3. Content Access – informational posts (i.e. web posts, links, exhibits and resources etc) should be easily retrievable in this website/database. Topics and website tags should be curated and maintained such that it should be easy to bring information back to the front again.
    4. Wiki- Functionality and Information Sharing – This form of functionality is very powerful and could be of use to the organization as it allows for there to be distributed content management. By allowing users to contribute openly you enable them to easily share bibliographies or syllabi with other members.
    5. Network Updates – Perhaps a tiered system of email updates could also be useful in the maintenance of this website. The potential for a weekly sectional or monthly update sent to member’s emails should be looked into
    6. Narratives – It is important to consider narratives, especially dominant narratives whilst creating this website and curating its content as certain groups tend to be more active than others and can (unintentionally) dominate the narrative of content.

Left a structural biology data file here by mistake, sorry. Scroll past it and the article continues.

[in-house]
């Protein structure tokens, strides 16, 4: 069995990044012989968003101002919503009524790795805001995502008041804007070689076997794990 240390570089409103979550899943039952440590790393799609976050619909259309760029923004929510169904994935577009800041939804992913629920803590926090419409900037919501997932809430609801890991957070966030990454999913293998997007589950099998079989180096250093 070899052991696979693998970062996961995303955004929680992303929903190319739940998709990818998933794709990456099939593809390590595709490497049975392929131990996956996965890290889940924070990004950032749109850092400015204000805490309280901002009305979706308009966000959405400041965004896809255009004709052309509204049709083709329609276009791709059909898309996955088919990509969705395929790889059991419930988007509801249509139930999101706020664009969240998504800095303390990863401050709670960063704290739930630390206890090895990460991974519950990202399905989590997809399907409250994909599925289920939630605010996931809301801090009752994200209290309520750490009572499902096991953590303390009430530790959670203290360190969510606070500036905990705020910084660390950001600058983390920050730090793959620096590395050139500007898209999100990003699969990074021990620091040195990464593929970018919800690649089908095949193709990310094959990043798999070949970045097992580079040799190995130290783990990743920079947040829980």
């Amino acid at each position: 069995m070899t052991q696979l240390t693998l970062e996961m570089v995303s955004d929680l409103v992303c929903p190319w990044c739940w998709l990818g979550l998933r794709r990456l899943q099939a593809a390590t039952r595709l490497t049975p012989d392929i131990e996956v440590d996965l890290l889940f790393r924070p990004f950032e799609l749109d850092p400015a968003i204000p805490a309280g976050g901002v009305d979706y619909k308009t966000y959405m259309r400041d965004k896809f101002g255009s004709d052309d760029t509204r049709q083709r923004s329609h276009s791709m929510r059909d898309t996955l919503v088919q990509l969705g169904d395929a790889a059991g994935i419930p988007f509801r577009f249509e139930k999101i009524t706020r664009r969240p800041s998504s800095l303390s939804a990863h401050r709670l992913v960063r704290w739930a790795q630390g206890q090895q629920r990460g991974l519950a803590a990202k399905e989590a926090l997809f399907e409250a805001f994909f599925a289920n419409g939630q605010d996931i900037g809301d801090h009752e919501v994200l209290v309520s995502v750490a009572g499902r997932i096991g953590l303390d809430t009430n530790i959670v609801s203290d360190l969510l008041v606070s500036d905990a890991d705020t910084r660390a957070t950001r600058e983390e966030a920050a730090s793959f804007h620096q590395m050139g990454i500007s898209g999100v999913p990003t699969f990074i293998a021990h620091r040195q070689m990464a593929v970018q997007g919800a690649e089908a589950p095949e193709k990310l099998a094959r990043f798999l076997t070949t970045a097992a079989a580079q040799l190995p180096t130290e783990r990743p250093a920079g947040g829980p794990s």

7. Accessibility – this website should be easily accessible and navigable by ‘outside individuals’, i.e. individuals who may not be part of the network, who are using our site as a source of information.
    8. Online Network Purpose – the purpose of the online network (via the website and members-only sections) is to complement the current offline network that we have today. Rather than attempting to create a new (facebook – like) network that doesn’t exist, or attempting to distribute something new we will find a solution that addresses our specific needs.
    9. Further Potential Actions – put in relationships between NGOs and

Comon research projects

Collaborating with the CIDC

  • The idea was first proposed during the First Canadian Workshop and since then there has yet to be any decision on a finalized project proposal
  • These research projects would be three-year projects that would allow for various levels of collaboration and cooperation from members, depending on their level of interest and ability to commit.